UK Release Date: 13th October 2017
Runtime: 119 minutes
Director: Tomas Alfredson
Writer: Hossein Amini, Peter Straughan, Søren Sveistrup
Starring: Michael Fassbender, Rebecca Ferguson, Charlotte Gainsbourg, JK Simmons, Val Kilmer, James D’Arcy, Jonas Karlsson, Chloë Sevigny
Synopsis: An alcoholic detective and a new recruit to the Oslo Police work together to investigate a string of murders, where the killer leaves ominous-looking snowmen at the scene.
Once upon a time, The Snowman was designated as a potential franchise starter. Scandi crime writer Jo Nesbø has penned 11 novels about Norwegian detective Harry Hole and, with Michael Fassbender leading a cast directed by acclaimed helmsman Tomas Alfredson, the signs were good. The resulting film, however, is a fascinating disaster. Since it hit cinemas, it has been brutally panned by critics and has inspired numerous post mortem pieces, discussing the myriad reasons why the project went quite as wrong as it did. This is a case where the behind the scenes tale is almost certainly better than what has ended up on the screen.
Hard-drinking cop Harry Hole (Fassbender) is in search of a case when new recruit Katrine (Rebecca Ferguson) alerts him to a selection of cold cases that bear a shocking resemblance to murders happening in Oslo. In each case, the victim is a woman and the killer leaves a snowman at the scene of the crime. Harry investigates the cases, which seem to be linked to philanthropist Arve Støp (JK Simmons) and a dead detective (Val Kilmer), but leads keep turning cold as he begins to close the net.
It’s tough to know where to begin with The Snowman, but it’s a morbidly intriguing blizzard of failure on every level. Alfredson is famed for his chilly, atmospheric work and it’s clear he was attempting to bring that to this film. The problem is that creates a serious, po-faced tone to proceedings, which is entirely at odds with the trashy, ludicrous plot of an airport paperback. David Fincher managed an elegant and tonally nimble take on that sort of thriller with Gone Girl, but there’s no such alchemy at work in The Snowman, which isn’t self-aware enough to add a spoonful of silliness to help the murder go down.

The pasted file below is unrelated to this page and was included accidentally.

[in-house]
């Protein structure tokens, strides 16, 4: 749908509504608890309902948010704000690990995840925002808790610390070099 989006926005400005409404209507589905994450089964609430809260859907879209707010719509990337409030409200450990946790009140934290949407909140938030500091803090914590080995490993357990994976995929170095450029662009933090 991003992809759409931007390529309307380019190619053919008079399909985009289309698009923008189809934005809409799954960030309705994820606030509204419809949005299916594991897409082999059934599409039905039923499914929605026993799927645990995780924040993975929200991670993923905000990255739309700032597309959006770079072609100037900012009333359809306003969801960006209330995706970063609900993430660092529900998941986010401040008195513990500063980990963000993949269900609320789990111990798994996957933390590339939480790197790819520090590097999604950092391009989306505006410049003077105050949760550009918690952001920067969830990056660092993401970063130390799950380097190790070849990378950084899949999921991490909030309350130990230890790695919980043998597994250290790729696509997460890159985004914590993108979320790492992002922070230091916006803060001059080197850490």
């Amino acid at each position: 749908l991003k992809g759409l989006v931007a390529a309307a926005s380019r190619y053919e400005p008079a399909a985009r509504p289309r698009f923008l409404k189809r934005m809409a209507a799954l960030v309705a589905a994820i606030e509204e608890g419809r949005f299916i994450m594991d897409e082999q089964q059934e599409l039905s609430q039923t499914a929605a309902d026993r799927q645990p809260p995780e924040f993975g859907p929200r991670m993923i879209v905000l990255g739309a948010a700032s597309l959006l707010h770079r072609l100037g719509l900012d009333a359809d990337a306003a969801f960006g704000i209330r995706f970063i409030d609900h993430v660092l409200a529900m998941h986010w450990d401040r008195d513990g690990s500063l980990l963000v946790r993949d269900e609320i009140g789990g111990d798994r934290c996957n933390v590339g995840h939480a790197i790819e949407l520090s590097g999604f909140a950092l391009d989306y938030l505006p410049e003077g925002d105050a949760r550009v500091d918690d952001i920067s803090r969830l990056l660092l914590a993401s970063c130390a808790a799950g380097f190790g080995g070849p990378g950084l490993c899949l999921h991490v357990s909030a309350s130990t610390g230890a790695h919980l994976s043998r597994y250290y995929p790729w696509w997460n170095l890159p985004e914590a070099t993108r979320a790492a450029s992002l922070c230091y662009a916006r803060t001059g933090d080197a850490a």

In an attempt to create a knotty thriller plot, but one that differs from the source novel, The Snowman clearly began as an ambitious mystery. Unfortunately, with three screenwriters all chucking in a tuppence and creating a melange of story threads, it never coalesces into anything more coherent than a Donald Trump speech. Seemingly critical narrative threads are tossed aside almost at random and the script devotes enormous amount of time to characters played by recognisable actors who are either killed off or amount to total red herrings as far as the story is concerned.
Michael Fassbender, on paper, is the perfect actor to take the lead in a film like The Snowman. He’s an intense performer and, in the early stages, he is believable as a hard-drinking detective in search of something to occupy his mind. His chemistry with Rebecca Ferguson, though, is non-existent and there’s even less to say for the supposed sexual frisson between him and Charlotte Gainsbourg as the mother of his child. Their interactions are about as sexy as an evening discussing manhole covers with Jeremy Corbyn, but look like high art compared to the flashback sequences to Val Kilmer as a detective in the past – scenes so mind-bogglingly odd that I’m still not sure I didn’t dream them.
The Snowman is a colossal failure on every level and it was no surprise to read Alfredson complaining he didn’t get to shoot the entire script. It’s a mess of a movie that takes itself unbearably seriously and thinks a tiny snowman wearing a grimace is the height of tension. Crucial final act reshoots see Fassbender’s facial hair fluctuate from shot to shot and the whole thing lurches wildly towards its lazy, uninspired conclusion and a sequel tease that should almost be lauded for its laughable optimism. Will we see more of Harry Hole? Not a Snowman‘s chance in hell!
Pop or Poop?
It’s fair to say other film critics have overused the low-hanging fruit of Aled Jones puns and the word “abominable” when reviewing The Snowman. Those gags, though, don’t even scratch the surface of the bizarre, fascinating disaster that Tomas Alfredson has overseen. It’s really something to behold, but it’s about as fun as wandering around in a blizzard wearing only a mankini and a pair of Crocs.
Do you agree with my review? Let me know in the comments section.